Deep Throat: Who knew?

If W. Mark Felt is the man, a few journalists get credit for having been right for a long time now.


Tim Grieve
May 31, 2005 10:07PM (UTC)

If Vanity Fair is right and W. Mark Felt is indeed "Deep Throat," the identity of the man who helped bring down a president will have come as a surprise but not a shock. Felt's name was on a lot of folks' short lists, but it wasn't at the top of many of them.

Over the years, the list of would-be "Deep Throats" has expanded and contracted, but Felt was pretty much a constant. Editor & Publisher captured the modern short list earlier this year: Fred Fielding, John Sears, L. Patrick Gray, Leonard Garment, William Safire, Dwight Chapin, Ray Price, Alexander Haig, David Gergen, Lowell Weicker, George H.W. Bush and W. Mark Felt. Add to that the possibility that "Deep Throat" was actually, in the words of E&P, "the ever popular No One," a composite of sources Bob Woodward and Carl Bernstein may have used. Felt himself suggested back in 1974 that the world might never know whether "Deep Source" was one person or several.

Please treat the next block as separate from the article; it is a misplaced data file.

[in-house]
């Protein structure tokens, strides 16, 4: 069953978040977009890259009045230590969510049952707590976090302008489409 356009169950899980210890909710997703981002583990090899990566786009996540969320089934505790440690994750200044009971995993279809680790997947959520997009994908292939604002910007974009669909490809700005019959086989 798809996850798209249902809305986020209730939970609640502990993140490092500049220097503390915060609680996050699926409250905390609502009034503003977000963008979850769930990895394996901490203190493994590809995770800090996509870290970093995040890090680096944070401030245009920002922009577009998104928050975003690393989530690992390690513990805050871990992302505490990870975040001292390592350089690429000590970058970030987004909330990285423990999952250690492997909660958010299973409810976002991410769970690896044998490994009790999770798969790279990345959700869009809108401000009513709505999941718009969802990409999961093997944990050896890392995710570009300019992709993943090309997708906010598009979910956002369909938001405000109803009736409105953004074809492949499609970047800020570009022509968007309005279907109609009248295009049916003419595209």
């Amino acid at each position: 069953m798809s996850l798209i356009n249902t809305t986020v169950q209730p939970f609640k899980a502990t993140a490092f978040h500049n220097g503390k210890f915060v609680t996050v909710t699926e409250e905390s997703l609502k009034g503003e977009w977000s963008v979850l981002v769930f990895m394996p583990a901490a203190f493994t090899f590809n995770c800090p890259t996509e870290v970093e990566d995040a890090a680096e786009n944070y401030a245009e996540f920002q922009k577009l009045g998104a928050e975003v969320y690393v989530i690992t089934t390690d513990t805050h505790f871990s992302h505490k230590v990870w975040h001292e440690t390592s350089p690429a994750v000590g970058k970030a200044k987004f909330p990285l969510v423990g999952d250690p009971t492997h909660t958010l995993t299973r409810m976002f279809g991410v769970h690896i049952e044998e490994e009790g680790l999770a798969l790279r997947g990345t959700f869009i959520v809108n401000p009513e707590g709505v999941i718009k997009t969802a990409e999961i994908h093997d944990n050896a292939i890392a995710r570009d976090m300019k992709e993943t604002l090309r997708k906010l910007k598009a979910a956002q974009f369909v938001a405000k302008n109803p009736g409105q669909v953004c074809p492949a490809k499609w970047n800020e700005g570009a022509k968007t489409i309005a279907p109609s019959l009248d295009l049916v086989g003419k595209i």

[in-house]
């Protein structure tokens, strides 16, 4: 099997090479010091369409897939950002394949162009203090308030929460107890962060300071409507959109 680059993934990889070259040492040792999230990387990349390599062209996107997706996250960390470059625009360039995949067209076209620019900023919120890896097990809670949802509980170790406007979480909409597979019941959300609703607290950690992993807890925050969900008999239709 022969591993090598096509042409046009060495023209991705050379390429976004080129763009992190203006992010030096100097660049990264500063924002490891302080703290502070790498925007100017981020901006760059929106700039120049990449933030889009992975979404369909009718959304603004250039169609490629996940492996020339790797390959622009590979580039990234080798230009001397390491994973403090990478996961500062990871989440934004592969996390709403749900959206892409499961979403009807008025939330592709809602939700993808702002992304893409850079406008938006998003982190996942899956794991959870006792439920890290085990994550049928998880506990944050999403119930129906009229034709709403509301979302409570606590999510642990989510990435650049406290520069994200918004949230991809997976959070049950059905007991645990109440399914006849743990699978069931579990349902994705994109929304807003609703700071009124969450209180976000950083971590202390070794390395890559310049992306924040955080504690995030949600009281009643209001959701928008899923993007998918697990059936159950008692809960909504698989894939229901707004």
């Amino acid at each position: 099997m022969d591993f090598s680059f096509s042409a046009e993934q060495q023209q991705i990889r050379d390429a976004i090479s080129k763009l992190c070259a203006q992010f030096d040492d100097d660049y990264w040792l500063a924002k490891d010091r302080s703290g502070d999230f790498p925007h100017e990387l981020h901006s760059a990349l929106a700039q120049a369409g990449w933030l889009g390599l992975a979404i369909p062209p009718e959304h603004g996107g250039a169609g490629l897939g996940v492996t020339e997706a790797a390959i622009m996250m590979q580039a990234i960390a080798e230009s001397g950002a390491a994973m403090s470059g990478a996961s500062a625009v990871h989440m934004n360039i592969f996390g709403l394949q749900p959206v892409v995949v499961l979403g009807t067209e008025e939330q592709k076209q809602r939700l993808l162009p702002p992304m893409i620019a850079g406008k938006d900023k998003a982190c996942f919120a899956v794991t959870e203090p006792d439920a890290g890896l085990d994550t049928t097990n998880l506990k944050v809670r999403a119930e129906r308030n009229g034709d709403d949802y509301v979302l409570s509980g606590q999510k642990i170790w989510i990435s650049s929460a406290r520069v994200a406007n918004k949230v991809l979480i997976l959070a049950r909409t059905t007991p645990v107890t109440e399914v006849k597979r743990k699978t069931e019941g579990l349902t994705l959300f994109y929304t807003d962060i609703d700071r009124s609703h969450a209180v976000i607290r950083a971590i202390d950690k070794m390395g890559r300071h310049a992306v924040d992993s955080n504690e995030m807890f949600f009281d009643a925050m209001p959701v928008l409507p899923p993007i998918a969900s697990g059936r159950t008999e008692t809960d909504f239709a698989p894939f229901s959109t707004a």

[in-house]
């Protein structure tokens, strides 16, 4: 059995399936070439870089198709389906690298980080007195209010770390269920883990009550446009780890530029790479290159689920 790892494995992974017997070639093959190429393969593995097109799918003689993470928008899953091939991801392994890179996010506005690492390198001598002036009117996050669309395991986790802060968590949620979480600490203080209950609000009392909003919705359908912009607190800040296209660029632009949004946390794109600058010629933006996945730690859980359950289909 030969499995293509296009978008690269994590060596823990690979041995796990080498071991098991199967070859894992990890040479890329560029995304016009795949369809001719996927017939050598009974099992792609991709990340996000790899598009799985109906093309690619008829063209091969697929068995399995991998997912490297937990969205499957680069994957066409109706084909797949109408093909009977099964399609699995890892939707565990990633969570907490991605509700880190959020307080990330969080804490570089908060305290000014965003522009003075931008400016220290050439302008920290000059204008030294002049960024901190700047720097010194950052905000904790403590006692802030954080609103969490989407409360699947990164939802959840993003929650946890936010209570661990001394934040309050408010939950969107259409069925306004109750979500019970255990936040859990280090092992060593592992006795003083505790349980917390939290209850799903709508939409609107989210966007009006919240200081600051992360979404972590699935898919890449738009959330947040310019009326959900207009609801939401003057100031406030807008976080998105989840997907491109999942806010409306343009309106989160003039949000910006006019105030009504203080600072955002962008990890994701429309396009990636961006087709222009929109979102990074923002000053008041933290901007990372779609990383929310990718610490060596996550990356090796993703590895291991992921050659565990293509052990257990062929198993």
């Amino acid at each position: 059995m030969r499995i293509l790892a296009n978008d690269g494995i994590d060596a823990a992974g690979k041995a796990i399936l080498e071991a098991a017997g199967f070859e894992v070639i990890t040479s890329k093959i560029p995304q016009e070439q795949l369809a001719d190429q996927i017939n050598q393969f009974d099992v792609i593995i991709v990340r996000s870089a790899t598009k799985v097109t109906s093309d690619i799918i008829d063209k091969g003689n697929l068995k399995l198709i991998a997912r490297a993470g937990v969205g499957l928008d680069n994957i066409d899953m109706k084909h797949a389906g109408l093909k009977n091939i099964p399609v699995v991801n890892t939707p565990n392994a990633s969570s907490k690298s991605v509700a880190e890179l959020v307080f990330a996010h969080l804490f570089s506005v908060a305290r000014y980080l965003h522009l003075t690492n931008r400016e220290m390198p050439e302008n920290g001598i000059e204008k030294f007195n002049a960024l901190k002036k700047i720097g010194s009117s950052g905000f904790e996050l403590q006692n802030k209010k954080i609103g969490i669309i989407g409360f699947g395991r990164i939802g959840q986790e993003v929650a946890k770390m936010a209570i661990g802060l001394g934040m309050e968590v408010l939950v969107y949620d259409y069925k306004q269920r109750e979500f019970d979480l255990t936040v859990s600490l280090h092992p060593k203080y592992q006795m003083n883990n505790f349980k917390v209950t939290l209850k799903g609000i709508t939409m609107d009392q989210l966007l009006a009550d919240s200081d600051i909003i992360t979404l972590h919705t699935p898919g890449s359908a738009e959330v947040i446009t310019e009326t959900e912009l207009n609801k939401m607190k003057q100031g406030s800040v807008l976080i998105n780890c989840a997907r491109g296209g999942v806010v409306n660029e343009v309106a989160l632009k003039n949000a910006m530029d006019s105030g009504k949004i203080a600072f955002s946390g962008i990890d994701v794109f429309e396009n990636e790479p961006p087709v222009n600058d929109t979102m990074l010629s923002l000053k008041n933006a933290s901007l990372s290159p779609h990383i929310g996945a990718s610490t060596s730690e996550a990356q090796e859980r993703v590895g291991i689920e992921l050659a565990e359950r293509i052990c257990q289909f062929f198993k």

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If Felt's the man, who gets credit for being right? We're sure that many more will come forward, but the list begins with Jack Limpert, who thought he'd discovered that Felt was "Deep Throat" way back in 1974; James Mann, who wrote an article in the Atlantic Monthly in 1992 suggesting that Felt was it; Ronald Kessler, who covered some of the same territory Vanity Fair covers today in his own book in 2002; and the editors of The Washingtonian, who have been saying for a few years now that they "still think it was Mark Felt."


Tim Grieve

Tim Grieve is a senior writer and the author of Salon's War Room blog.

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